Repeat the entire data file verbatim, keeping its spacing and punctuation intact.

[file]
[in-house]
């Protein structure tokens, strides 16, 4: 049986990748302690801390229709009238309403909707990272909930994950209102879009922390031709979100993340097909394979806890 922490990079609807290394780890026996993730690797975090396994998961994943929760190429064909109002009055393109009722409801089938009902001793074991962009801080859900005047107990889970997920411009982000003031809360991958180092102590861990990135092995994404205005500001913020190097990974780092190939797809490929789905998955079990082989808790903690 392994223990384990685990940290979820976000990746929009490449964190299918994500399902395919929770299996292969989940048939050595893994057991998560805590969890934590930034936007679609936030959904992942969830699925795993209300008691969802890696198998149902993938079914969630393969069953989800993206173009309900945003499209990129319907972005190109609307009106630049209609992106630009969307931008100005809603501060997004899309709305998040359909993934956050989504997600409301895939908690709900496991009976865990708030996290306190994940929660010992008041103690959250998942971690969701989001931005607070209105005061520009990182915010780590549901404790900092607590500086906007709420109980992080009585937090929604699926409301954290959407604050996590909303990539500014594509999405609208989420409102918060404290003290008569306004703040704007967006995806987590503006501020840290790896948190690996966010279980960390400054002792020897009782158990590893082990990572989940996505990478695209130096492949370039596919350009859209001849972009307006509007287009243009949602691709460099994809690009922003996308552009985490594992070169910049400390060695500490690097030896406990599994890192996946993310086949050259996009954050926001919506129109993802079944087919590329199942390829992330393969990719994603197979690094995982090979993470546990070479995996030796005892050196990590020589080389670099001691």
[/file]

[in-house]
């Protein structure tokens, strides 16, 4: 049986990748302690801390229709009238309403909707990272909930994950209102879009922390031709979100993340097909394979806890 922490990079609807290394780890026996993730690797975090396994998961994943929760190429064909109002009055393109009722409801089938009902001793074991962009801080859900005047107990889970997920411009982000003031809360991958180092102590861990990135092995994404205005500001913020190097990974780092190939797809490929789905998955079990082989808790903690 392994223990384990685990940290979820976000990746929009490449964190299918994500399902395919929770299996292969989940048939050595893994057991998560805590969890934590930034936007679609936030959904992942969830699925795993209300008691969802890696198998149902993938079914969630393969069953989800993206173009309900945003499209990129319907972005190109609307009106630049209609992106630009969307931008100005809603501060997004899309709305998040359909993934956050989504997600409301895939908690709900496991009976865990708030996290306190994940929660010992008041103690959250998942971690969701989001931005607070209105005061520009990182915010780590549901404790900092607590500086906007709420109980992080009585937090929604699926409301954290959407604050996590909303990539500014594509999405609208989420409102918060404290003290008569306004703040704007967006995806987590503006501020840290790896948190690996966010279980960390400054002792020897009782158990590893082990990572989940996505990478695209130096492949370039596919350009859209001849972009307006509007287009243009949602691709460099994809690009922003996308552009985490594992070169910049400390060695500490690097030896406990599994890192996946993310086949050259996009954050926001919506129109993802079944087919590329199942390829992330393969990719994603197979690094995982090979993470546990070479995996030796005892050196990590020589080389670099001691």